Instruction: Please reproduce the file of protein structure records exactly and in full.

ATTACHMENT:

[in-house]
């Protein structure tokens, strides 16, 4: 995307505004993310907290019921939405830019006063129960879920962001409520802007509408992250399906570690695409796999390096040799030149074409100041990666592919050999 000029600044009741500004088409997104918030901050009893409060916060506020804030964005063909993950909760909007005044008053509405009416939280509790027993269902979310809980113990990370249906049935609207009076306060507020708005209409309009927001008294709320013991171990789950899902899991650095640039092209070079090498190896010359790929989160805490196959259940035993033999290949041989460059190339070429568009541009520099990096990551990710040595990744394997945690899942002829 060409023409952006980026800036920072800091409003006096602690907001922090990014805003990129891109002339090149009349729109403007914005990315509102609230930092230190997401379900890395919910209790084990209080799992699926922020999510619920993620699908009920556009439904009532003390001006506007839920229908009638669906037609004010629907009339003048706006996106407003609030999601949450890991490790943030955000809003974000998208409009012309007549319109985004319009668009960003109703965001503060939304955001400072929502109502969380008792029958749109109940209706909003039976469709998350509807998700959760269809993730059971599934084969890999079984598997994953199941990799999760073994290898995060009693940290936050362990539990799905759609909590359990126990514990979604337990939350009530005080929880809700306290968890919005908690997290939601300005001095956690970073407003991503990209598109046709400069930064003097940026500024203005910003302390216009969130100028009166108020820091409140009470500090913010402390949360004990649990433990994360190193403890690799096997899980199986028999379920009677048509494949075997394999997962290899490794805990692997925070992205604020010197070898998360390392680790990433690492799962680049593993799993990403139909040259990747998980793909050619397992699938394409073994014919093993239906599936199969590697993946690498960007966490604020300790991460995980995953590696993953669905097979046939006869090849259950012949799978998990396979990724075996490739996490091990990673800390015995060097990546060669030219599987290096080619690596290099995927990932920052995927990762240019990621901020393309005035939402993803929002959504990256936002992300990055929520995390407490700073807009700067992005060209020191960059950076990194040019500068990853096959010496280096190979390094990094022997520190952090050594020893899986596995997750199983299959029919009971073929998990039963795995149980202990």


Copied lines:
[in-house]
């Protein structure tokens, strides 16, 4: 995307505004993310907290019921939405830019006063129960879920962001409520802007509408992250399906570690695409796999390096040799030149074409100041990666592919050999 000029600044009741500004088409997104918030901050009893409060916060506020804030964005063909993950909760909007005044008053509405009416939280509790027993269902979310809980113990990370249906049935609207009076306060507020708005209409309009927001008294709320013991171990789950899902899991650095640039092209070079090498190896010359790929989160805490196959259940035993033999290949041989460059190339070429568009541009520099990096990551990710040595990744394997945690899942002829 060409023409952006980026800036920072800091409003006096602690907001922090990014805003990129891109002339090149009349729109403007914005990315509102609230930092230190997401379900890395919910209790084990209080799992699926922020999510619920993620699908009920556009439904009532003390001006506007839920229908009638669906037609004010629907009339003048706006996106407003609030999601949450890991490790943030955000809003974000998208409009012309007549319109985004319009668009960003109703965001503060939304955001400072929502109502969380008792029958749109109940209706909003039976469709998350509807998700959760269809993730059971599934084969890999079984598997994953199941990799999760073994290898995060009693940290936050362990539990799905759609909590359990126990514990979604337990939350009530005080929880809700306290968890919005908690997290939601300005001095956690970073407003991503990209598109046709400069930064003097940026500024203005910003302390216009969130100028009166108020820091409140009470500090913010402390949360004990649990433990994360190193403890690799096997899980199986028999379920009677048509494949075997394999997962290899490794805990692997925070992205604020010197070898998360390392680790990433690492799962680049593993799993990403139909040259990747998980793909050619397992699938394409073994014919093993239906599936199969590697993946690498960007966490604020300790991460995980995953590696993953669905097979046939006869090849259950012949799978998990396979990724075996490739996490091990990673800390015995060097990546060669030219599987290096080619690596290099995927990932920052995927990762240019990621901020393309005035939402993803929002959504990256936002992300990055929520995390407490700073807009700067992005060209020191960059950076990194040019500068990853096959010496280096190979390094990094022997520190952090050594020893899986596995997750199983299959029919009971073929998990039963795995149980202990």